Gaming North Korea

Mercredi 26 septembre 2012

China Analysis en anglais (septembre 2012)

Auteurs : François Godement - Agatha Kratz - Antoine Bondaz - David Péneau - Hugo Winckler

Tags : Chine - Corée - Asie du Nord-est - Affaires étrangères - Transitions politiques

Relations between China and North Korea are changing. China no longer perceives North Korea as a buffer state and North Korea's new leader Kim Jong-un has been pursuing a more assertive approach towards China. But China is not giving up on the regime and Chinese thinkers are suggesting a series of Chinese-style reforms for the regime in Pyongyang. But is it in North Korea's interest to follow China's advice on reform and opening up? The latest issue of China Analysis reveals a lively debate over the future of China's North Korean policy. The recent leadership change in North Korea is an opportunity for Chinese commentators to rethink some of the key issues linked to China's approach towards the Korean peninsula.

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Topics

  • A debate on the prospects and limits of China's influence on the Korean peninsula after the failed North Korean satellite test.
  • Chinese perspectives on North Korea's economic reform and the question whether the regime can survive without pursuing radical reform.
  • Chinese commentators also analyse the simmering conflict between Beijing and Seoul over illegal North Korean immigrants.

Key facts

  • China is participating in the international sanctions against North Korea that make it more difficult for Pyongyang to acquire technology for its missile programme. China did not block a UN declaration condemning the North Korean (failed) satellite launch.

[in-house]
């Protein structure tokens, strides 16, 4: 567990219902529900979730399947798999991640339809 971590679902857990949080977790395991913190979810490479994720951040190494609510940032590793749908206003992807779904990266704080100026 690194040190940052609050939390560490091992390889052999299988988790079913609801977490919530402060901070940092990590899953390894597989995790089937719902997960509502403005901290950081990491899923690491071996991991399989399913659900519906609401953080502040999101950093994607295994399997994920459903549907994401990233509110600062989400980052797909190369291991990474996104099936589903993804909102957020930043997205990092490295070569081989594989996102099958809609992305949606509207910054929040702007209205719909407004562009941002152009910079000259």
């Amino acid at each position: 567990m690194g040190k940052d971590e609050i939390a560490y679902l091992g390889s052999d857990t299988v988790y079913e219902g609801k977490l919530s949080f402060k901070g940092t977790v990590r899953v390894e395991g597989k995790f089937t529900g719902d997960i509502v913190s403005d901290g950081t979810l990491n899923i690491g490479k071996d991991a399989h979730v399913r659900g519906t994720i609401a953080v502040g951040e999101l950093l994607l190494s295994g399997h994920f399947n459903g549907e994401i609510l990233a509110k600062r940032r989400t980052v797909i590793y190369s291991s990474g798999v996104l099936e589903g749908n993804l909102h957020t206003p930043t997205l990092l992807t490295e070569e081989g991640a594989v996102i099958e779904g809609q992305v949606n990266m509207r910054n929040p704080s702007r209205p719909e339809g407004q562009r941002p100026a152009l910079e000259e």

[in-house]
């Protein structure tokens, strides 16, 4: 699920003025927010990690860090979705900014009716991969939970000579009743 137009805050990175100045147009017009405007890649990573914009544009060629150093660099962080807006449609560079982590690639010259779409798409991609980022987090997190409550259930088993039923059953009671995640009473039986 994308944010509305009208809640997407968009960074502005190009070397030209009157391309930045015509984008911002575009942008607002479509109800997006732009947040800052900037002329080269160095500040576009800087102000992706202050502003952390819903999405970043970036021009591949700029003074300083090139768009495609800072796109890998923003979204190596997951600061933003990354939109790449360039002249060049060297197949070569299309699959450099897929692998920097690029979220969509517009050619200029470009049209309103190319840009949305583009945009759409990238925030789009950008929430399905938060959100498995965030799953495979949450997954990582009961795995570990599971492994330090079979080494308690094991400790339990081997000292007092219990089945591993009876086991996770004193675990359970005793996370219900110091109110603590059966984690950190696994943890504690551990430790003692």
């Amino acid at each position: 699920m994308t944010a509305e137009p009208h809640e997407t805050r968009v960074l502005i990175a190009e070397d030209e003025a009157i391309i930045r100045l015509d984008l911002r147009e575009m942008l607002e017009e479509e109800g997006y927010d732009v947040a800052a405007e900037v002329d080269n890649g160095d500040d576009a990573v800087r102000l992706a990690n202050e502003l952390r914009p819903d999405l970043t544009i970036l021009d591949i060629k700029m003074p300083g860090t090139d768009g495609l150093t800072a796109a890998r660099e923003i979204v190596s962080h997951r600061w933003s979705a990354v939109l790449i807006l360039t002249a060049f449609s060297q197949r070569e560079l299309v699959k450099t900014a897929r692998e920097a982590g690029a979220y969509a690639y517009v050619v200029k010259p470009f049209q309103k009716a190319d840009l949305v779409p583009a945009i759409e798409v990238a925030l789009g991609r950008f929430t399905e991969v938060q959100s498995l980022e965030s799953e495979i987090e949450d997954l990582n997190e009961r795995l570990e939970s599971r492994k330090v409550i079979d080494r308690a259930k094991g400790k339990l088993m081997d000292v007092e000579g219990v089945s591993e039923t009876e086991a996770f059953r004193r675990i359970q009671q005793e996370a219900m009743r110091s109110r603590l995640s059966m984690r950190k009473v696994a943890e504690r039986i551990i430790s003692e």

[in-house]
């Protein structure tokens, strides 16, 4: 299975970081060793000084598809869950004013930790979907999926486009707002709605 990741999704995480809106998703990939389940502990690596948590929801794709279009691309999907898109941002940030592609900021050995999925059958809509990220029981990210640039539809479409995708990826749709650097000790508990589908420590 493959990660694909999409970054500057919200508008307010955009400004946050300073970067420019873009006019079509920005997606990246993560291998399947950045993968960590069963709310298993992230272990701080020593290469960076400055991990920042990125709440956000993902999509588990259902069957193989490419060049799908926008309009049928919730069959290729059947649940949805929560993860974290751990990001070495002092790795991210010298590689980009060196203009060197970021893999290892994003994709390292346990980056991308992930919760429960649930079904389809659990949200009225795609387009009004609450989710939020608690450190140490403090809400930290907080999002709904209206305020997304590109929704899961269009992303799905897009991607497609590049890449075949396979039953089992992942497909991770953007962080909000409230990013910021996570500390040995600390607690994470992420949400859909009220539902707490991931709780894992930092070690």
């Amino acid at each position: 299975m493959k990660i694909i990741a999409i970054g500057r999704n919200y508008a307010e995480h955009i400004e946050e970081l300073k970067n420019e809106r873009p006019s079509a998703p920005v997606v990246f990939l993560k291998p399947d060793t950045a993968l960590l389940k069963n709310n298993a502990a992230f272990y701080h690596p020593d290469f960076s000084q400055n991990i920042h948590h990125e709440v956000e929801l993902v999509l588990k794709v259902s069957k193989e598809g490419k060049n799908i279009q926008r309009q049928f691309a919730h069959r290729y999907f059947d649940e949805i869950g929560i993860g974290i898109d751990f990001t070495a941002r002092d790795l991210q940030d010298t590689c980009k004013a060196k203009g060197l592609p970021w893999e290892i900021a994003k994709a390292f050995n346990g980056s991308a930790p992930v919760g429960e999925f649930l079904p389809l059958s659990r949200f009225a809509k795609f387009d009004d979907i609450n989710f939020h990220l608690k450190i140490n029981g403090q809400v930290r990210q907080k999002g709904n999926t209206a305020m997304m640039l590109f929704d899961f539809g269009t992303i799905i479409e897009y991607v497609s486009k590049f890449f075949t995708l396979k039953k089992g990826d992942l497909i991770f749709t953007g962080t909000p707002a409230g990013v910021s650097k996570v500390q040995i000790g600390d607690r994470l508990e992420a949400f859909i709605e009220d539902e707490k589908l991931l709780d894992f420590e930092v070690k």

• North Korea announced on 6 May 2012 that it was reactivating its nuclear defense programme. Meanwhile South Korea carried out new military exercises with the US.
  • Neither North Korea nor South Korea want reunification on equal terms. Each side wants to absorb the other. Chinese analysts see change in North Korea as necessary in order to save the country rather than to promote unification.
  • It is estimated that 100.000 illegal North Korean immigrants live in China. The flow of immigrants began with the 1994-1998 famine in North Korea. Refugee camps also exist in Mongolia.
  • Over the last three decades North Korea has introduced several economic reforms – but they have largely been unsuccessful. The most recent wave of economic reform began in January 2010. The army and the party disagree on reform which makes it difficult for Kim Jon-un to change course.

Sommaire

  • 1. Beijing’s message to Pyongyang (François Godement)
  • 2. Failure to launch: the North Korean satellite test and China’s influence on the Korean peninsula (Antoine Bondaz)
  • 3. Chinese perspectives on North Korea’s economic reform (Nathan Beauchamp-Mustafaga)
  • 4. The conflict between Seoul and Beijing over illegal North Korean immigrants (David Péneau)

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Asia Centre Fondé en août 2005 par François Godement et une équipe de chercheurs et experts de l’Asie contemporaine, Asia Centre a pour objectif de conduire des recherches sur l’Asie contemporaine, d'organiser des débats et de valoriser, par des publications, les résultats de ces recherches et rencontres.